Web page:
It was Māori companionship that Te Kotahitanga would provide for Puanaki when she moved to Christchurch in her early 20s. She was restless and “on a mission” to earn some money in order to travel. Christchurch attracted young Māori from around the country to its trade training schools in the 1970s and 80s. She was living in the Māori women’s hostel when “the boys” from the men’s hostel rang. Puanaki answered the call.
“The boys wanted to form a [kapa haka] group and needed some women. It was all on from there. It just grew naturally out of the need for companionship really. You’re here, you’re lonely for your family so you actually build these strong relationships.”
Puanaki has previously been described in articles as of Ngāi Tahu descent but she is Ngāti Hine, which is a subtribe of Ngāpuhi. The confusion perhaps lies in the strong ties she has developed with Ngāi Tahu, which she describes as her “whānau away from home”. She moved to Christchurch to start her travelling journey but never left. The man she would later marry was one of Te Kotahitanga’s fellow founding members, and their son grew up in the group. She sees many other family dynasties continue to grow through kapa haka.
“That’s why I believe so much in kapa haka as a vehicle. I believe it is the vehicle.”
Manuel says Puanaki’s instruction is revered nationwide in the world of kapa haka, so when she moved from Wellington and searched for a group to join, Te Kotahitanga was a “natural progression” for her.
“My first impressions of her were … someone who was quite strong but still quite welcoming. She will accept performers, more natural performers, but she takes anybody. Anybody, as far as she’s concerned, can haka.”
Manuel says Puanaki teaches pride, patience and perseverance – all things that can help a person overcome an addiction. [X]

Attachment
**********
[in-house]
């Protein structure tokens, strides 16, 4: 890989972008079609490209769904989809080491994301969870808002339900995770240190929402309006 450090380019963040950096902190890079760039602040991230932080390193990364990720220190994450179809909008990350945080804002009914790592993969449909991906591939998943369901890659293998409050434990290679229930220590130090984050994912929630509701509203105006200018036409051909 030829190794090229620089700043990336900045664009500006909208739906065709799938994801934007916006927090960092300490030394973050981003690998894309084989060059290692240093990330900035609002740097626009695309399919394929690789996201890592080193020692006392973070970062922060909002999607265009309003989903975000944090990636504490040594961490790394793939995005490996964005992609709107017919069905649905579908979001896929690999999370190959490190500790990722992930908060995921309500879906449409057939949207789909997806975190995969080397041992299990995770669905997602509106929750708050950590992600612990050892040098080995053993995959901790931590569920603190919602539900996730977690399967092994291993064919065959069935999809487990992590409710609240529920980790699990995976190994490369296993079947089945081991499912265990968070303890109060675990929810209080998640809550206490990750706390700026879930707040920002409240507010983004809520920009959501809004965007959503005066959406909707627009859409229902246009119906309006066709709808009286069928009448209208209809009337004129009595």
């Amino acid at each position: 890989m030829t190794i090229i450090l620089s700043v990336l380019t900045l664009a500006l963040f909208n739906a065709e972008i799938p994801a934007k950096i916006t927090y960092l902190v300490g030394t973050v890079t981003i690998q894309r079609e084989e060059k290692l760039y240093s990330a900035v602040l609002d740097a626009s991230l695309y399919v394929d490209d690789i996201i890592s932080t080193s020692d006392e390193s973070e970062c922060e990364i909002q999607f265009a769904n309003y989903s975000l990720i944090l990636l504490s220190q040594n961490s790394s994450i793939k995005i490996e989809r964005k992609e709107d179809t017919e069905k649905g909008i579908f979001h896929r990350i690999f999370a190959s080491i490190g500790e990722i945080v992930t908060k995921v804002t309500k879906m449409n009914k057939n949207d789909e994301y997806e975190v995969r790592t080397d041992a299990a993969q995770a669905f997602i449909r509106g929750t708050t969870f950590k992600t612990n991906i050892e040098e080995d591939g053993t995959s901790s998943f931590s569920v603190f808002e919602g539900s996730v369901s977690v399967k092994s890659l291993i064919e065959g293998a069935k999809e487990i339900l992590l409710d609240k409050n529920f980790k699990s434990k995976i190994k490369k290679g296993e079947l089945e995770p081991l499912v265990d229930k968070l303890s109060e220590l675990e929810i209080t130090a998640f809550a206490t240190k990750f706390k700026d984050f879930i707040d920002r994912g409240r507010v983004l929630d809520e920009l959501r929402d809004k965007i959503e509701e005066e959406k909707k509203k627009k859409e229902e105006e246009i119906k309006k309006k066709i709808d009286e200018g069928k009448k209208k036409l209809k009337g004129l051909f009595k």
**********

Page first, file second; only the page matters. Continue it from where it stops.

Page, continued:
“What she does with that sense of belief is she turns them into seasoned performers.”
Puanaki says the strong relationships made within the group, the companionship and the connection to culture are powerful things for people – especially people who are using drugs to fill a void in their lives.
“It’s not so much me growling, it’s the social environment which is positive … and it defeats the buzz of drugs.”
Puanaki says the group has never had specific infrastructure or training to cope with people who have serious substanceabuse issues, but it does offer the simple boundary that, if people want to be involved, they must not use drugs. She also makes it clear that she is not a drug and alcohol counsellor, but says, if people need extra help, there are people within the group who work in that area and can help them. Puanaki says people who are trying to change need constant support.
One performer who had a serious drug problem and who went on to develop his talent and take a senior front-row spot with Te Kotahitanga sticks in Puanaki’s mind.
“He had the skills and everything … then he left that supportive atmosphere and he went back [to drugs].”
Puanaki has witnessed some remarkable changes in people’s lives. One of her top performers was released from prison and went to addiction treatment centre Odyssey House for a while before coming to the group. It was the social environment of Te Kotahitanga in which he thrived, she says.
“He absolutely loved us.”
Another man came into the group from a background of prison and drugs and has risen to the status and responsibility of a kaumātua/elder.
“One of our kaumātua in particular … decided he wanted to change his life. Now he’s a kaumātua who sits on the sacred seat, on the taumata tapu in the marae, to mihi. That’s a big deal.”
Puanaki’s teaching background has stretched across many organisations. She’s had long associations with Te Kura Whakapūmau i Te Reo Tūturu (kura kaupapa) and Aranui High School. She also teaches tikanga Māori to adult students at Te Wānanga o Aotearoa. She was awarded the Queen’s Service Medal in 2003 for her contribution to Māori education.
Puanaki says even if people leave the group the lifelong bonds remain.
“You never ever lose those. You can’t stand closely to somebody for an hour and smell their stink and feel their breath without either loving or hating them. These ex-prisoners come into that, and then when people aren’t used to it, it’s actually beautiful.”
Matt Calman is freelance writer and photographer currently living in Christchurch.